Book Review: Big Friendly German

A fascinating insight into one of football's more complex characters
16:48, 15 Oct 2019

The 2006 World Cup was uniquely memorable for German centre back Per Mertesacker, most of all the quarter-final against Argentina.

Instead of celebrating Jens Lehman’s winning penalty shootout save against Esteban Cambiasso by trying to squash him to death, he decided to stay in the centre circle to “process” the moment. As he did, one of Argentina’s substitutes, Leandro Cufré, joined him there with some thoughts of his own. Then kicked Mertesacker square in the knackers.

This is in many ways a definitive Mertesacker moment: contemplative, slightly apart from the crowd, soaking up the knocks and the drama without a fuss. He attributes these characteristics to a rare trait in a professional footballer. He’s middle class. So when at 15 his weird body made a sprint for its 6’ 5’’ adult height, leaving young Per in agony and unable to play football for a year, it didn’t crush his dream – because he didn’t have one.

His parents, though “sports-mad” (read: borderline demented) were keener for him to do well at school, which Per was fine with, imagining turning out perhaps for a side in Div. 6. Then from one day to the next, the pain vanished, and he found he could keep up with the best of them, his gangly frame belying a sprinter’s turn of pace.

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Hannover 96 and Werder Bremen had plenty of time for him in the Bundesliga, but his eye came to rest on the Premier League. Arsenal got in touch in August 2011, just hours after being butchered 8-2 at Old Trafford. Arsene Wenger, for whom he has limitless praise, spoke to him in German and even broke his own promise never to sign a player taller than himself. Mertesacker arrives with common sense to spare. He pays for his own fitness and nutrition squad. He moves his pounds into Euros before the Brexit vote. He has grave doubts about the wisdom of tattoos.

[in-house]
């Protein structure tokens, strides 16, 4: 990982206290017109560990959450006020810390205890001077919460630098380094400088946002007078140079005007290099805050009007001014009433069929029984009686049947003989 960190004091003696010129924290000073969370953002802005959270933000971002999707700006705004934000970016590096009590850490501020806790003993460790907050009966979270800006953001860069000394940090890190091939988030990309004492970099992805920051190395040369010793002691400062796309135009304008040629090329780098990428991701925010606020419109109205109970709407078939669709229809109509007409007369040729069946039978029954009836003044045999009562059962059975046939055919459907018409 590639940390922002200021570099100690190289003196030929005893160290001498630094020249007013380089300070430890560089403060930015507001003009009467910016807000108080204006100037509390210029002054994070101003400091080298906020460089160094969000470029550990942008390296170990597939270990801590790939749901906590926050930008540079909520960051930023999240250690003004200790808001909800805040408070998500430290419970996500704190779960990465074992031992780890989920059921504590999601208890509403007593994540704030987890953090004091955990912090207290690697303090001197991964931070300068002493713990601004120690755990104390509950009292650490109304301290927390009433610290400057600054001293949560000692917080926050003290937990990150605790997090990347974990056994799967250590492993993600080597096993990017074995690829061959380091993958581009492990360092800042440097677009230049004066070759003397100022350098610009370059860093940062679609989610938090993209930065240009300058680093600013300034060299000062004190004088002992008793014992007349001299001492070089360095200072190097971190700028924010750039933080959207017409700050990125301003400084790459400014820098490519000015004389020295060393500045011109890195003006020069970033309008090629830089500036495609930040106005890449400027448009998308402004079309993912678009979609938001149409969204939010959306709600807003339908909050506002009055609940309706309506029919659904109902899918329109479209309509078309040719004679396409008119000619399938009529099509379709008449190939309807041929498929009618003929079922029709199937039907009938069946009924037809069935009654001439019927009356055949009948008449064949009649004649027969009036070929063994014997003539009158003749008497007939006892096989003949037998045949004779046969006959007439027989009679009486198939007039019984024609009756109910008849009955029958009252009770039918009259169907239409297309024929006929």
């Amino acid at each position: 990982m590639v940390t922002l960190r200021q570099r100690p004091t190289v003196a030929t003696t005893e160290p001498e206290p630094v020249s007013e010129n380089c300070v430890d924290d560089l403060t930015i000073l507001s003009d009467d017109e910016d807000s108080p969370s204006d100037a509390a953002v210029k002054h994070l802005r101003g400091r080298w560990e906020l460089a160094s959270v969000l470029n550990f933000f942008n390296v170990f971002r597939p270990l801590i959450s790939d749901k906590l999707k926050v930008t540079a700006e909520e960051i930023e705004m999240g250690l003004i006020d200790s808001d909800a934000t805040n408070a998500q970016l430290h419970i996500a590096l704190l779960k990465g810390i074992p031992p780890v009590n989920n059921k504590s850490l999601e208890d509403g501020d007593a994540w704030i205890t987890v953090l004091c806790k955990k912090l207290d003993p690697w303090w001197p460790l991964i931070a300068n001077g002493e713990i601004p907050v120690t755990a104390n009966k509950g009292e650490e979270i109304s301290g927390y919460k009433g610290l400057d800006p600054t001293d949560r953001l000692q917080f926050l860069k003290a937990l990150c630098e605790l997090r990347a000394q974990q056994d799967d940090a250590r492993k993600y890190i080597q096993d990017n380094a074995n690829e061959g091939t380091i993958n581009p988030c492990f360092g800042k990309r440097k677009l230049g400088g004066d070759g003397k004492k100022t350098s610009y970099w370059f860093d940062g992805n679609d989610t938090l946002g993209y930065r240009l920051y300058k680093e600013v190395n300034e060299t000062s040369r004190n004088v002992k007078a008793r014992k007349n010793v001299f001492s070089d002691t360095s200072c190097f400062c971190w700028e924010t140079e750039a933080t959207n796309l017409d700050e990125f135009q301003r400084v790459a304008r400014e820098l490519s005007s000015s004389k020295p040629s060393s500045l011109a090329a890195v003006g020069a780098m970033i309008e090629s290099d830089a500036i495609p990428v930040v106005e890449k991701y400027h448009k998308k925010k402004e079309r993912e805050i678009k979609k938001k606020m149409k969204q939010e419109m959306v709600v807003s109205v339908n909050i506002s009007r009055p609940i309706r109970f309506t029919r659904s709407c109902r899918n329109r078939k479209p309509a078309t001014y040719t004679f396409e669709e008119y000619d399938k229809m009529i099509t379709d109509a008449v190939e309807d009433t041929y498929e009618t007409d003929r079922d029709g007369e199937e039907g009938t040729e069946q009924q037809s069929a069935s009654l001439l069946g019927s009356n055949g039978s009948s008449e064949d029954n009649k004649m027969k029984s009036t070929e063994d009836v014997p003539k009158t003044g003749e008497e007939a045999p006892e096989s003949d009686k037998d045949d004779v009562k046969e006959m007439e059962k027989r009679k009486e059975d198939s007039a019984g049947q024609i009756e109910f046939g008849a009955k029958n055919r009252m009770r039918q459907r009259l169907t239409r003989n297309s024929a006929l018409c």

The second half of the book, though, is another matter and focuses on his real team, the enigma that is the German national side. After no cigar in various Euros and World Cups, a mixture of the tactical depth of manager Joachim 'Jogi' Low and some inspired clique-busting housing strategies in Brazil 2016 help the Germans steamroller hosts Brazil 7-1 in the semi, then squeeze past Argentina to win the trophy. Mertesacker – to his astonishment – gets on for the injury time of extra time, has one touch and by his standards, totally loses it: “my pulse was slightly higher than usual, I’ll admit that.” 

In an age when players now have an agent at 13, boot deal at 14 and their first half-mill by 16, Mertesacker reckons he’d have been “culled” long before leaving school if starting now. British pundits didn’t think much of him either. “I don’t rate Mertesacker at all,” said Robbie Savage, on Per’s having the nerve to join the Premier League. “He wasn’t convincing at Madrid.”

Mertesacker gently points out he never played for Madrid – that was Christoph Metzelder – adding Savage to the long line of doubters he’s made look ridiculous.

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